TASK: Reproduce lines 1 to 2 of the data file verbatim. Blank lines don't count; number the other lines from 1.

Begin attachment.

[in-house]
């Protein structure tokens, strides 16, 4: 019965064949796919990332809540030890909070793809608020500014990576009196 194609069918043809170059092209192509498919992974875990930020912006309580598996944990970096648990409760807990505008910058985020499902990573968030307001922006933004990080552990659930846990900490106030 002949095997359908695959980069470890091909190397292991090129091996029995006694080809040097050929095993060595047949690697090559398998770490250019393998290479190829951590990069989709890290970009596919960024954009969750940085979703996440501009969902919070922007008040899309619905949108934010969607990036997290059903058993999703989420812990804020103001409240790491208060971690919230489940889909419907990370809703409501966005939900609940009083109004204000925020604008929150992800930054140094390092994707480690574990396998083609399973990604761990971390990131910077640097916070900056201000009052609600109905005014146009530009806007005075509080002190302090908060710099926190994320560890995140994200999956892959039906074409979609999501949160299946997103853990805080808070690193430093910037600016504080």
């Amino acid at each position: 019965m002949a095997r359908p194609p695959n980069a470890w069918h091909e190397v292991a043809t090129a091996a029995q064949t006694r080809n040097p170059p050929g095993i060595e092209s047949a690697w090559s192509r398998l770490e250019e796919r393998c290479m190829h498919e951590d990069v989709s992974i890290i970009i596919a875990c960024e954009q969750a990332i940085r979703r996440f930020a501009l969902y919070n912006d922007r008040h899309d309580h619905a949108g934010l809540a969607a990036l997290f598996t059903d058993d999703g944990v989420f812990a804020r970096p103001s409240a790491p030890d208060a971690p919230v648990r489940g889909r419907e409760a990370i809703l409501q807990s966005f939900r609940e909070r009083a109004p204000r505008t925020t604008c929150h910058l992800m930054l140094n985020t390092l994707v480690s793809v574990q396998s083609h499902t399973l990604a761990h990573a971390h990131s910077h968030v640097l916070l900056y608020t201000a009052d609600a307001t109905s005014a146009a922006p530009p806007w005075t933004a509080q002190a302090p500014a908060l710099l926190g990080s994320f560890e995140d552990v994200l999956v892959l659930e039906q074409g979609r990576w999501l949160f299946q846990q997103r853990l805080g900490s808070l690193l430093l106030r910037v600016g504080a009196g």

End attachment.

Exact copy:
[in-house]
């Protein structure tokens, strides 16, 4: 019965064949796919990332809540030890909070793809608020500014990576009196 194609069918043809170059092209192509498919992974875990930020912006309580598996944990970096648990409760807990505008910058985020499902990573968030307001922006933004990080552990659930846990900490106030 002949095997359908695959980069470890091909190397292991090129091996029995006694080809040097050929095993060595047949690697090559398998770490250019393998290479190829951590990069989709890290970009596919960024954009969750940085979703996440501009969902919070922007008040899309619905949108934010969607990036997290059903058993999703989420812990804020103001409240790491208060971690919230489940889909419907990370809703409501966005939900609940009083109004204000925020604008929150992800930054140094390092994707480690574990396998083609399973990604761990971390990131910077640097916070900056201000009052609600109905005014146009530009806007005075509080002190302090908060710099926190994320560890995140994200999956892959039906074409979609999501949160299946997103853990805080808070690193430093910037600016504080």